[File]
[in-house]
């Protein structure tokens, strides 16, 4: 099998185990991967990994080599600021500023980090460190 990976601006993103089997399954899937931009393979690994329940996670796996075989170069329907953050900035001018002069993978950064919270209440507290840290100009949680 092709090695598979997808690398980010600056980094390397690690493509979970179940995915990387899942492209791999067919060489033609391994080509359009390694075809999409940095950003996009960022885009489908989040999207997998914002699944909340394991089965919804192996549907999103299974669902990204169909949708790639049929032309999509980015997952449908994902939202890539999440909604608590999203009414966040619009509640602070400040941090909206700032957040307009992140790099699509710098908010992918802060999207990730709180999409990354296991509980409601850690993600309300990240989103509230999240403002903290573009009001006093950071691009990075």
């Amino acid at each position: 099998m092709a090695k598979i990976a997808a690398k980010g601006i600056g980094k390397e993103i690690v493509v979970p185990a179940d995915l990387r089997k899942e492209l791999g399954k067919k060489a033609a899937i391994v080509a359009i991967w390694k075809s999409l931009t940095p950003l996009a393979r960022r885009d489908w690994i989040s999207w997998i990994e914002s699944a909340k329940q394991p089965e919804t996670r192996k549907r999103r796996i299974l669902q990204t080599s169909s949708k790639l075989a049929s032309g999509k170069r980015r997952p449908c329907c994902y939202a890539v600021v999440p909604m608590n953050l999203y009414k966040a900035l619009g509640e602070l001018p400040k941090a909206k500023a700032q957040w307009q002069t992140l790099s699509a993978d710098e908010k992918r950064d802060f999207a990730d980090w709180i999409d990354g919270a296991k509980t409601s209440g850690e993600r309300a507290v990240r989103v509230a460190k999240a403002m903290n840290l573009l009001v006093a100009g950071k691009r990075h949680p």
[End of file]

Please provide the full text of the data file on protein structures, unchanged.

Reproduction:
[in-house]
């Protein structure tokens, strides 16, 4: 099998185990991967990994080599600021500023980090460190 990976601006993103089997399954899937931009393979690994329940996670796996075989170069329907953050900035001018002069993978950064919270209440507290840290100009949680 092709090695598979997808690398980010600056980094390397690690493509979970179940995915990387899942492209791999067919060489033609391994080509359009390694075809999409940095950003996009960022885009489908989040999207997998914002699944909340394991089965919804192996549907999103299974669902990204169909949708790639049929032309999509980015997952449908994902939202890539999440909604608590999203009414966040619009509640602070400040941090909206700032957040307009992140790099699509710098908010992918802060999207990730709180999409990354296991509980409601850690993600309300990240989103509230999240403002903290573009009001006093950071691009990075």
């Amino acid at each position: 099998m092709a090695k598979i990976a997808a690398k980010g601006i600056g980094k390397e993103i690690v493509v979970p185990a179940d995915l990387r089997k899942e492209l791999g399954k067919k060489a033609a899937i391994v080509a359009i991967w390694k075809s999409l931009t940095p950003l996009a393979r960022r885009d489908w690994i989040s999207w997998i990994e914002s699944a909340k329940q394991p089965e919804t996670r192996k549907r999103r796996i299974l669902q990204t080599s169909s949708k790639l075989a049929s032309g999509k170069r980015r997952p449908c329907c994902y939202a890539v600021v999440p909604m608590n953050l999203y009414k966040a900035l619009g509640e602070l001018p400040k941090a909206k500023a700032q957040w307009q002069t992140l790099s699509a993978d710098e908010k992918r950064d802060f999207a990730d980090w709180i999409d990354g919270a296991k509980t409601s209440g850690e993600r309300a507290v990240r989103v509230a460190k999240a403002m903290n840290l573009l009001v006093a100009g950071k691009r990075h949680p």